Susanna Twaite had a dream not many would dream — homeless people helping other homeless people.
She saw that dream become reality when, in 2015, she founded Wrap the Kids, an official nonprofit with a small space in North Long Beach and a group of volunteers who are mostly homeless, who make quilts for others living on the streets.
But earlier this year, Wrap The Kids closed its doors.
Twaite has been diagnosed with colon cancer that has spread to other organs, the nonprofit’s bank balance is zero and the office on Artesia Boulevard will be cleared out in the coming week.
“I start chemo next week,” Twaite said on the way to her parents’ home after another doctor’s appointment. “They say that will give me a little more time. I’m staying at Mom’s home in Garden Grove. They have a caretaker and I don’t know what I’d do without her.”
Twaite, 63, has already had a colostomy and has a catheter connected to her liver. Once a big woman, Twaite said, she now weighs 144 pounds. The cancer is considered terminal.
“I’m just skin, wrinkles and bones,” she said.
Wrap The Kids came together in early 2015. Twaite had been sewing quilts, primarily because she couldn’t get a job after a series of drug convictions. But, she said, she really wanted to give the quilts away to those who needed them.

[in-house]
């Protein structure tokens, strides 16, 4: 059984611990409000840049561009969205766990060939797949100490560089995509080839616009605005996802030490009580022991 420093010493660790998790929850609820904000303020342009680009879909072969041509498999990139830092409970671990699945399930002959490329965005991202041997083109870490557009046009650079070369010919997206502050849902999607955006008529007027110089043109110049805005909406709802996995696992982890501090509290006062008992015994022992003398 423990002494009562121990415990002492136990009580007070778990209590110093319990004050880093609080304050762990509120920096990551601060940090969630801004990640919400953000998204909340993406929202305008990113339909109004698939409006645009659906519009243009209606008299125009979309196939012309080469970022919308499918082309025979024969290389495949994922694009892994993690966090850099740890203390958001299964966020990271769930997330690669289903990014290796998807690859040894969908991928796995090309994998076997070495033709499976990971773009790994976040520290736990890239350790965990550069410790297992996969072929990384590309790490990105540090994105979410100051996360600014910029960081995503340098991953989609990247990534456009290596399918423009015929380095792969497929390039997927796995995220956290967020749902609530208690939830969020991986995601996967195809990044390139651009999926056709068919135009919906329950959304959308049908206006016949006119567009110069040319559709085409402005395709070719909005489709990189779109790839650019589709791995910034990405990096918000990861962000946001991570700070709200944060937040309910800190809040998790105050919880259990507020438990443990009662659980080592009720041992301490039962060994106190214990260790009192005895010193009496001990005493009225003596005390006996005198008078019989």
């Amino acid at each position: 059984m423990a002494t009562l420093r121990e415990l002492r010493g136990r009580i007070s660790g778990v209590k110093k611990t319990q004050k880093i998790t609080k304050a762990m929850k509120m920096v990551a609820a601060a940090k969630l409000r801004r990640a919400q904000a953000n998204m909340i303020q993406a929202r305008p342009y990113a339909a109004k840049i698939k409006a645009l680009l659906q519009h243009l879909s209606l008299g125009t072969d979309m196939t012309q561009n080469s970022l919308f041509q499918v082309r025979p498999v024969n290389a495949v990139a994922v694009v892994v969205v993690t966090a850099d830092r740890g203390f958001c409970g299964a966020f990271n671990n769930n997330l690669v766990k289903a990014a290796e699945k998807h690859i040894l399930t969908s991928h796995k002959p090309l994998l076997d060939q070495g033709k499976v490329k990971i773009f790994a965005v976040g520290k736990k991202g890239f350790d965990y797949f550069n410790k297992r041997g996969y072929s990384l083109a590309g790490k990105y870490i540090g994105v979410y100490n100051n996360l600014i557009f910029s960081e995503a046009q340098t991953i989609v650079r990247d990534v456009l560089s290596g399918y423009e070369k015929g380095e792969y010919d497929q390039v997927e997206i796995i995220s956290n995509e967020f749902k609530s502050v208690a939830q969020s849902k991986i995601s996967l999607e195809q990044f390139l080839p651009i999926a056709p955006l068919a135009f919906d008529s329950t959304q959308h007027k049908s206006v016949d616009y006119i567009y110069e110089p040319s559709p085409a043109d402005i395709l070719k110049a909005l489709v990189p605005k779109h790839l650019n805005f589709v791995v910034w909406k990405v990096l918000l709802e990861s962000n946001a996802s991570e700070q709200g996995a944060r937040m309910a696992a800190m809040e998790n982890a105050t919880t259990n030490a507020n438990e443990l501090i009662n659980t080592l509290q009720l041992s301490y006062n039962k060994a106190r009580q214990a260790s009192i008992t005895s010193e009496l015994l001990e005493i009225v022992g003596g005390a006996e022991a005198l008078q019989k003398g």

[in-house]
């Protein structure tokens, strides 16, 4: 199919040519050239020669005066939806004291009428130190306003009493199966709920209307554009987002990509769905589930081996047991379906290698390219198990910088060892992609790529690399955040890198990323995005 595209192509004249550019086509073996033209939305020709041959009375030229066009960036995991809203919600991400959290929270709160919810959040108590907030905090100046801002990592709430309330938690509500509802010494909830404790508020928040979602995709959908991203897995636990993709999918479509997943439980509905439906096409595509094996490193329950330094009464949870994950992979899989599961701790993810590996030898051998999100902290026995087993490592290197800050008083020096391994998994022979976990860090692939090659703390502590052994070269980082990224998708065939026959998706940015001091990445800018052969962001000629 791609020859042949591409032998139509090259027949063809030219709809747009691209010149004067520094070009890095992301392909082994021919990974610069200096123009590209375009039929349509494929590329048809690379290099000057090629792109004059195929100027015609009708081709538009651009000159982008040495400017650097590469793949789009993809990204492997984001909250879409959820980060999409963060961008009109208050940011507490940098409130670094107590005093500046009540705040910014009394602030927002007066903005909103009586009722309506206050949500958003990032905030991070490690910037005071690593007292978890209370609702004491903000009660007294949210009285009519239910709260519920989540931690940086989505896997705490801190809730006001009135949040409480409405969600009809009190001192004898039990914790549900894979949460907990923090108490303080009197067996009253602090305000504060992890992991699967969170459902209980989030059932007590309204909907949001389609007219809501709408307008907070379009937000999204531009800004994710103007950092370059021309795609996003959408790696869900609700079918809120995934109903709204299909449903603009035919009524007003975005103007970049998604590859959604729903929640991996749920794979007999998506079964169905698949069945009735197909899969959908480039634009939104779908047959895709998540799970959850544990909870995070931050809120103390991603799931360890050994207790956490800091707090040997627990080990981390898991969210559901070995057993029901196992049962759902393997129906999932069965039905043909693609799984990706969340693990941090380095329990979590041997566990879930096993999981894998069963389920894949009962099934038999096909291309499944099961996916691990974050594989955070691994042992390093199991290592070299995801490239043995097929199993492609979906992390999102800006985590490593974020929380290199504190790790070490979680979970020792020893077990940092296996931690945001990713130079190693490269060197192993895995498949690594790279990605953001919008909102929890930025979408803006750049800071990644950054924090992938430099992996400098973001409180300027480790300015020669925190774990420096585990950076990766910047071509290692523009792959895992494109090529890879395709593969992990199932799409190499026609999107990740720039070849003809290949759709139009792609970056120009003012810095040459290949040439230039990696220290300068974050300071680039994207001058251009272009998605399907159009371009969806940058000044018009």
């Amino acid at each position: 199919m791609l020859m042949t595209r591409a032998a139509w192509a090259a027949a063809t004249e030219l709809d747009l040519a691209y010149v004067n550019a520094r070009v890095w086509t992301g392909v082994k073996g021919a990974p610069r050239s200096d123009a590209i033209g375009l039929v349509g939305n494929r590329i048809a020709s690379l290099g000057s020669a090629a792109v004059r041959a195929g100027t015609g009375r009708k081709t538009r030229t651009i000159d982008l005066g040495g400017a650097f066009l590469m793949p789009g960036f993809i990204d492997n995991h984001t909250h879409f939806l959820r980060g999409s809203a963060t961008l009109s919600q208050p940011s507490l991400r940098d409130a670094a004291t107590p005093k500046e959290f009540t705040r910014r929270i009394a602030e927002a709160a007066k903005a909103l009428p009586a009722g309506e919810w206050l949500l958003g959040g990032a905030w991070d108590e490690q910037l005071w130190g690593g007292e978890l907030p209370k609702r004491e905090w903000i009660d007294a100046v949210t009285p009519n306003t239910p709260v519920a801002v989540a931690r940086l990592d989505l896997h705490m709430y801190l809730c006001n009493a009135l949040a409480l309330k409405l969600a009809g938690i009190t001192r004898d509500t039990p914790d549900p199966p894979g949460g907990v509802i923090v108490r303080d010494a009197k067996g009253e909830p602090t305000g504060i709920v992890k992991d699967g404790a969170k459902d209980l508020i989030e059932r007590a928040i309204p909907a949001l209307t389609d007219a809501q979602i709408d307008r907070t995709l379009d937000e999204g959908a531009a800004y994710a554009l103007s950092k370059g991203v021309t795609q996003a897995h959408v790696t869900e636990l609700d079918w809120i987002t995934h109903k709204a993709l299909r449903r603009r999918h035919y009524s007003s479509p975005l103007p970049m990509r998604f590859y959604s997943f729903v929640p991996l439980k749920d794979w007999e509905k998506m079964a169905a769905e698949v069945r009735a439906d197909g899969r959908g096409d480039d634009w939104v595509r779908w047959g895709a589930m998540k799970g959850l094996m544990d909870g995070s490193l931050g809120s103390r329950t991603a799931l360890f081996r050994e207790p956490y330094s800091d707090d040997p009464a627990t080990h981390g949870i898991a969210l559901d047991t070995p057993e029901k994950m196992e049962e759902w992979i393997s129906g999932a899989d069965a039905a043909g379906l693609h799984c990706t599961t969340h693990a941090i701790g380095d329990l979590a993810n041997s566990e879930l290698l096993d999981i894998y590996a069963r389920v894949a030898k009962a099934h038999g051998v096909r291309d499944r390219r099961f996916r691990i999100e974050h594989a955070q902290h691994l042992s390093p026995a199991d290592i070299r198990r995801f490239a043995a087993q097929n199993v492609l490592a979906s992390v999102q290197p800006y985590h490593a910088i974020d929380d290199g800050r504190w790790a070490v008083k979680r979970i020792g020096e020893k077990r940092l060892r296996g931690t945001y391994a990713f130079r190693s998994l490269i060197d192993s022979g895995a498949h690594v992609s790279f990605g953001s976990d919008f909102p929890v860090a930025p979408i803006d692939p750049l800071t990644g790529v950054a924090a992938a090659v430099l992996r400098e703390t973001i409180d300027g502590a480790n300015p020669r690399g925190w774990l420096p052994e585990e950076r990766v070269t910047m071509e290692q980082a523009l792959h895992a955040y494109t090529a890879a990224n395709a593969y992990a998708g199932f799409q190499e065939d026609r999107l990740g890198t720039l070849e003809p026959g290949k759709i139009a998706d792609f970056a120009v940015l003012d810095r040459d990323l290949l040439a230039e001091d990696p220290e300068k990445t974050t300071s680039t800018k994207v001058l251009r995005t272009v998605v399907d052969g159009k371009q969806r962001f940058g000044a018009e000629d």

“I couldn’t get a job,” she said in a 2016 story. “My roommate got me a sewing machine, and I started making and selling quilts.”
So Twaite gathered some of her friends, who were mostly homeless, and organized them into a volunteer force. The quilts remained a centerpiece — hence the name “Wrap The Kids” — but the group quickly expanded to helping out with neighborhood cleanups and other events.
By 2016, the group had found a space with access to electricity so they could set up sewing machines to make quilts. With an address, they were able to file for and receive legal nonprofit status, and started adding more events.
Then in 2018, they were offered the 400-square-foot space at 297 E. Artesia Blvd. The back of the windowless room was filled with material and sewing machines were set up. Soon, Twaite said, the office became a gathering place as well as a workshop.
Wrap The Kids began hosting holiday giveaways on Easter, Thanksgiving and Christmas, even adding a Santa Claus in recent years.
But the nonprofit sometimes needed to host fundraisers and ask for donations to pay the rent and utilities.
In a 2019 interview, Twaite cried while describing her organization’s financial state.
“There are times I’m not sure I’ll be able to cover the rent, and the thought of losing it is ridiculous,” she said. “It’s amazing the generosity and the money that has come in at the right moment to save it.”
But no more.
When Twaite went into the hospital about six weeks ago, the nonprofit’s doors closed. And, she said last week, it’s going to stay that way.
“We had a good seven and a half years,” Twaite said. “We had volunteers coming in all day. We still had 20 or so. It was a good group of people.”
When asked if some of the other volunteers couldn’t keep the nonprofit going, Twaite hesitated.
“Most of them are homeless,” she finally said. “They don’t have the money. We’re out of money. We had to close.”
Twaite said she will try to sell whatever is left in the office soon, but that the date would depend on her medical appointments. To find out more, call 562-358-0059.
“I hope the chemo will help,” Twaite said. “The doctors said we’re going after it aggressively. That will buy me a little more time.”
Source: Orange County Register